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Why The Lieutenant Governor's Race Matters (Kinda)

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Democratic lieutenant governor candidates Jimmy tingle and Quentin Palfrey at the party's annual convention.
Sam Doran

Josh Zakim's big win over long-time Secretary of State William Galvin and Jay Gonzalez's thumping of Bob Massie for their party's endorsements may have been the big stories out of this past weekend's Democratic Party convention in Worcester, but dedicated political junkies know not to ignore the party's other contested race: the comparably humdrum lieutenant governor's race.

Why should Democratic delegates, let along casual voters, care much whether the Blue Team puts attorney Quentin Palfrey or comedian-turn-activist Jimmy Tingle up against Gov. Charlie Baker's running mate Karyn Polito in a race the Republicans are heavily favored to win?

Because, in a not-too-distant alternate dimension, Palfrey or Tingle could stand a good chance of becoming a political heavyweight, or even governor under the right circumstances. Massachusetts' lieutenant governor has been elevated to the top job twice in the past 25 years, both due to resignations from the corner office.

Weston resident Palfrey, 44, won a decisive victory at the convention with 58 percent of the vote over Tingle. The former Obama White House science and technology aide comes from a family steeped in the local medical and academic establishment and served as an assistant attorney general before joining the Obama Administration.

It's those local and national connections, as well as his head start in the race, that make Palfrey a more accomplished fundraiser (he has over six times the campaign cash Tingle has) and attractive number two agent for the eventual Democratic nominee.

In Massachusetts, the lieutenant governor becomes permanent acting governor should their boss resign, die or otherwise leave office. Republican Paul Cellucci took over for Gov. Bill Weld in 1997 before winning his own term in 1998. A few years later, Cellucci's LG, Jane Swift, took over when he resigned to become ambassador to Canada.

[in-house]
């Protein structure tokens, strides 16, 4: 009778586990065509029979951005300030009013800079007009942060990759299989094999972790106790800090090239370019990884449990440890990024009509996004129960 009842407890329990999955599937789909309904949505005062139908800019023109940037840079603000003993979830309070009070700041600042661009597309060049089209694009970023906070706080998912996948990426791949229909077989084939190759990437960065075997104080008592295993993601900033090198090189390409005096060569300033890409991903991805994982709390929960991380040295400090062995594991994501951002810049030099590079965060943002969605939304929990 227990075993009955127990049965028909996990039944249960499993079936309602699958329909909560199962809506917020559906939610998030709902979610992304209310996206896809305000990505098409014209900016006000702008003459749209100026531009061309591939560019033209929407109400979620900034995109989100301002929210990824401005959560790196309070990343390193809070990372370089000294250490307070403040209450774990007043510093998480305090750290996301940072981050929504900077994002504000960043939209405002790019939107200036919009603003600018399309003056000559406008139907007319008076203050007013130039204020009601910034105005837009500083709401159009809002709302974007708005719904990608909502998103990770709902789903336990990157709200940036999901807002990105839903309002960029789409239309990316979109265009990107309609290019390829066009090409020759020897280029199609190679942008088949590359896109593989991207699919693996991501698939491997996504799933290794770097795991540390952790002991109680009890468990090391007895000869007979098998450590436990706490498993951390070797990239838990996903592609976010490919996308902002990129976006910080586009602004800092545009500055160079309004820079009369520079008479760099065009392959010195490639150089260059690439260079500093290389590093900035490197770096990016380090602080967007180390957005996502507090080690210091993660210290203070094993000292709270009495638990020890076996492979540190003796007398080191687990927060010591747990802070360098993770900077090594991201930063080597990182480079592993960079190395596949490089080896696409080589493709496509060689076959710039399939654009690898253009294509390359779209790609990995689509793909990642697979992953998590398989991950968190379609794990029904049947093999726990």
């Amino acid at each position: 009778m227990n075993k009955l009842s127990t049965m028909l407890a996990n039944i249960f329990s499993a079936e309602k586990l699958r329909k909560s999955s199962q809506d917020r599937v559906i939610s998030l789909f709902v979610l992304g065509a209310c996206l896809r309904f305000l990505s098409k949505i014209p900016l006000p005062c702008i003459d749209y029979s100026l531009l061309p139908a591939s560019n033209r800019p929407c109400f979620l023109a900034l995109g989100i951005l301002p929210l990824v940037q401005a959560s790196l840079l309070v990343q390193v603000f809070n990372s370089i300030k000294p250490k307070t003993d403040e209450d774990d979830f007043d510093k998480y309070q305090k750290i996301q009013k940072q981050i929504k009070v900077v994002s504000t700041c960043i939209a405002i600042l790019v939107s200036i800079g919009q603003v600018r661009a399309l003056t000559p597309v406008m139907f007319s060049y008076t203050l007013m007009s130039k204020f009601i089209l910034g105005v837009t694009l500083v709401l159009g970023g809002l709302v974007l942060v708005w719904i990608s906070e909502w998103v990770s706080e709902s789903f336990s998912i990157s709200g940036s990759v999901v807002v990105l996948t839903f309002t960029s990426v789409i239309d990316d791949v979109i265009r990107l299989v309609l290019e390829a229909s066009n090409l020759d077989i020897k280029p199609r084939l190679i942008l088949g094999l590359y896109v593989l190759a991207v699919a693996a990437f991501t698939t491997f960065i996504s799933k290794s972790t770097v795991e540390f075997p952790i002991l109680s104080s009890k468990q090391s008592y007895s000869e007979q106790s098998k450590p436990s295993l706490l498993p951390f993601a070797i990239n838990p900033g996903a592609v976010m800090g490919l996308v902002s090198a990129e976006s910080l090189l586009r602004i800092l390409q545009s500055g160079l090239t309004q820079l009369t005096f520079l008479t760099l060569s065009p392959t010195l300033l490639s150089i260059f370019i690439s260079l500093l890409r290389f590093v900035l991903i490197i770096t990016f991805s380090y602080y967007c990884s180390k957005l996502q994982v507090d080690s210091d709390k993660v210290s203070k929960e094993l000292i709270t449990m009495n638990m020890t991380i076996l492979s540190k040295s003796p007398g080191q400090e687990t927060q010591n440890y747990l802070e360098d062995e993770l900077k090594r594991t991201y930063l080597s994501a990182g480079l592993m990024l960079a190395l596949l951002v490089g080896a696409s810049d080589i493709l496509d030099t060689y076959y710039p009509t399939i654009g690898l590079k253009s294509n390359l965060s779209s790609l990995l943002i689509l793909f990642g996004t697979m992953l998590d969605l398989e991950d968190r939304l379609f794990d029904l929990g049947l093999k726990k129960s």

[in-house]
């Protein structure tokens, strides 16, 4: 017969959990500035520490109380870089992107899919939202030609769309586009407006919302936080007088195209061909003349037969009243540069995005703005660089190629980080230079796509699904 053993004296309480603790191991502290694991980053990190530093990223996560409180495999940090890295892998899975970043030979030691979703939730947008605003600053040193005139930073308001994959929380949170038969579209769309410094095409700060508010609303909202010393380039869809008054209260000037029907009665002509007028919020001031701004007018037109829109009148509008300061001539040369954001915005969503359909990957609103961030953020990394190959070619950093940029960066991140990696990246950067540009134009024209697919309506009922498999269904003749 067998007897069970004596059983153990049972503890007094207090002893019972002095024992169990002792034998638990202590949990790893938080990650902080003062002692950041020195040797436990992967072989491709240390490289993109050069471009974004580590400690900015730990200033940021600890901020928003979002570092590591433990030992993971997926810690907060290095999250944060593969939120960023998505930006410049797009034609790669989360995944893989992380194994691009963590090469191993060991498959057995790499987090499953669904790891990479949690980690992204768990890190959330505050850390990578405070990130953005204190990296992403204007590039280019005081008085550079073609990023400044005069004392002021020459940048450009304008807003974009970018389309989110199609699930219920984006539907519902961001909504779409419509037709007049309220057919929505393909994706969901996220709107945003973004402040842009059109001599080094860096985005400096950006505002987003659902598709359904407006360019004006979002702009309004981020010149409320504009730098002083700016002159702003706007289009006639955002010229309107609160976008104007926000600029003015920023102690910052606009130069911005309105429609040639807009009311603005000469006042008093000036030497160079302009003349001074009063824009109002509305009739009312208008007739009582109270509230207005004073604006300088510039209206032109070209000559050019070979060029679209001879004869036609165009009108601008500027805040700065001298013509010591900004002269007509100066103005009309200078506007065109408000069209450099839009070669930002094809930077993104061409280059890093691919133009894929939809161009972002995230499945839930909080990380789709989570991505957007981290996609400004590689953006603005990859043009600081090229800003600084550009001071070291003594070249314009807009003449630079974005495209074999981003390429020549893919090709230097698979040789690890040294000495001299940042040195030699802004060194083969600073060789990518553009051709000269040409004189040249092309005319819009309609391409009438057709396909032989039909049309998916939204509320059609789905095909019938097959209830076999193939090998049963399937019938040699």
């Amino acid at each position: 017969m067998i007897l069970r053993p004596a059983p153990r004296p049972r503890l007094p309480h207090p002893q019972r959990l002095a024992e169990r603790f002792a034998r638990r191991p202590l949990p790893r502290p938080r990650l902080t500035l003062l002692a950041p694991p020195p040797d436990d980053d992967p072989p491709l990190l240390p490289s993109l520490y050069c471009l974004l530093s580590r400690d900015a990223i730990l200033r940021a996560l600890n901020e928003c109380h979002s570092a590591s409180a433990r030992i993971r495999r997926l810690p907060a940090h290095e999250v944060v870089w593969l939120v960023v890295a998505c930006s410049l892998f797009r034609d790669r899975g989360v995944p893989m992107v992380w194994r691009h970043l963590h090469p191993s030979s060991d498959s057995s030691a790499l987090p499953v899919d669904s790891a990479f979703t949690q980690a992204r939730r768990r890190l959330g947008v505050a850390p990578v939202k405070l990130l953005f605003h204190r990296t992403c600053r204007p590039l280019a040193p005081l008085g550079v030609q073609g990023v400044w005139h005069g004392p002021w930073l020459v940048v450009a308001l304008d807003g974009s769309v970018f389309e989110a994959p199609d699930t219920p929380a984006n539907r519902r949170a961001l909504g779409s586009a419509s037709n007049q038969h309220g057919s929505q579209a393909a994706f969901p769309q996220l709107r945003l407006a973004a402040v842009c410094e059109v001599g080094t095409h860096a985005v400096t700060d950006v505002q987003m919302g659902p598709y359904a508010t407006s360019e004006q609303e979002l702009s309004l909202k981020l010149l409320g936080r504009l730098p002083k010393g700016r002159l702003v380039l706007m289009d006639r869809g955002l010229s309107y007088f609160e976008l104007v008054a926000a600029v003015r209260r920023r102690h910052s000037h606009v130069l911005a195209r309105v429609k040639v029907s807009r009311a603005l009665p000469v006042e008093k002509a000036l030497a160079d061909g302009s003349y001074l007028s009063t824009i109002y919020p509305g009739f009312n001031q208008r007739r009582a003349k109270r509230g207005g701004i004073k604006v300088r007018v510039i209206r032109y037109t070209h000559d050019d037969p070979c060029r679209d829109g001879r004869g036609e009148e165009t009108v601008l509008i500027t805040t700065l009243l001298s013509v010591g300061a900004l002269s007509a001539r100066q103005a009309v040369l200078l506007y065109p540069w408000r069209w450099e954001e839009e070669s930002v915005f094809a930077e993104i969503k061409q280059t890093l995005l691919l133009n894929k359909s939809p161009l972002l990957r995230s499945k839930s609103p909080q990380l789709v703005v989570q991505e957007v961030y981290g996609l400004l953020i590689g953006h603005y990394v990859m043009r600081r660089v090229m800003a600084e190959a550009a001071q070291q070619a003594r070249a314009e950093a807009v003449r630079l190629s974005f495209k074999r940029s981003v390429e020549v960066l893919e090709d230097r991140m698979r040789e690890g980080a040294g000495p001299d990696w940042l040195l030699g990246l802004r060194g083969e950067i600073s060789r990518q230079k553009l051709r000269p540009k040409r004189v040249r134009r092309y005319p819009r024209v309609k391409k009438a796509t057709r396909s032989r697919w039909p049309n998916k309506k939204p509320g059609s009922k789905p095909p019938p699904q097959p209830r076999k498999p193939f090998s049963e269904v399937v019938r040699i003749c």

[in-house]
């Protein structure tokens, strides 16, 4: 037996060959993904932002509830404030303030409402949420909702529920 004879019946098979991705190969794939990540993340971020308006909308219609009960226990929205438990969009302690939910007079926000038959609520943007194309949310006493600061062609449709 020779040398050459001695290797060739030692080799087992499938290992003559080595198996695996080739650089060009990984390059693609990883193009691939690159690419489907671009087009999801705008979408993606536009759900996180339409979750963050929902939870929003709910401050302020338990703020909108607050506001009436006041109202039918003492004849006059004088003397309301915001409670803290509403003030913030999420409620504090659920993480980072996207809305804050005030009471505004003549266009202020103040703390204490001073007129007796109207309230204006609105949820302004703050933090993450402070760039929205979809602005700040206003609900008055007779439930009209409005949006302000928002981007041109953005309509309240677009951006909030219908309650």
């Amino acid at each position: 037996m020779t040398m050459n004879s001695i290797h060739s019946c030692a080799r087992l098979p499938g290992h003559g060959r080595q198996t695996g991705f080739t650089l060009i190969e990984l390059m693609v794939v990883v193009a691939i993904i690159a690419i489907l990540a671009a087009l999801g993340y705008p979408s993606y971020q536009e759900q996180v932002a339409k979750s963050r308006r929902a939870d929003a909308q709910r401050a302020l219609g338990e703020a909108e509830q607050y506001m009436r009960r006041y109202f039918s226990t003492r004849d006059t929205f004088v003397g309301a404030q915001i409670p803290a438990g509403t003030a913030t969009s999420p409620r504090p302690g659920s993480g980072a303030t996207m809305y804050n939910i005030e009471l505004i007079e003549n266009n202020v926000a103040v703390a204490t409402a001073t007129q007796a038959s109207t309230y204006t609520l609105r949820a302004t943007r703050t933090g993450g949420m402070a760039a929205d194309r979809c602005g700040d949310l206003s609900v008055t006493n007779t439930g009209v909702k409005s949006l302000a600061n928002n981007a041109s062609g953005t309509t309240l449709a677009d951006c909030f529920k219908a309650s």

Running on a major party ticket for a statewide office, no matter how much of an uphill climb the race may be this year, is still good experience. Win or lose, a qualified attorney like Palfrey could be in the mix of Democrats looking to succeed Maura Healey as Attorney General should the popular AG pursue her own political ambitions. Gov. Baker himself has admitted that his 2010 loss to Gov. Deval Patrick was crucial experience for his successful second attempt in 2014.

Cambridge's Tingle, who received 42 percent of delegates, is a well-known entertainer who still needs to convince Democrats that he's serious about public service and capable of taking on the LG's role - whatever the LG's job might actually be.

"Tingle was introduced by former U.S. Rep. Barney Frank, also an entertaining guy, who vouched for the candidate's commitment to sense and service. But there was divided opinion on Tingle's lengthy introduction video, which covered his time at and degree from the Harvard Kennedy School, and his even longer speech: many thought he eloquently struck the right balance between humor and gravitas while others in attendance said Tingle lacked the depth need for office, even the maligned LG's post.


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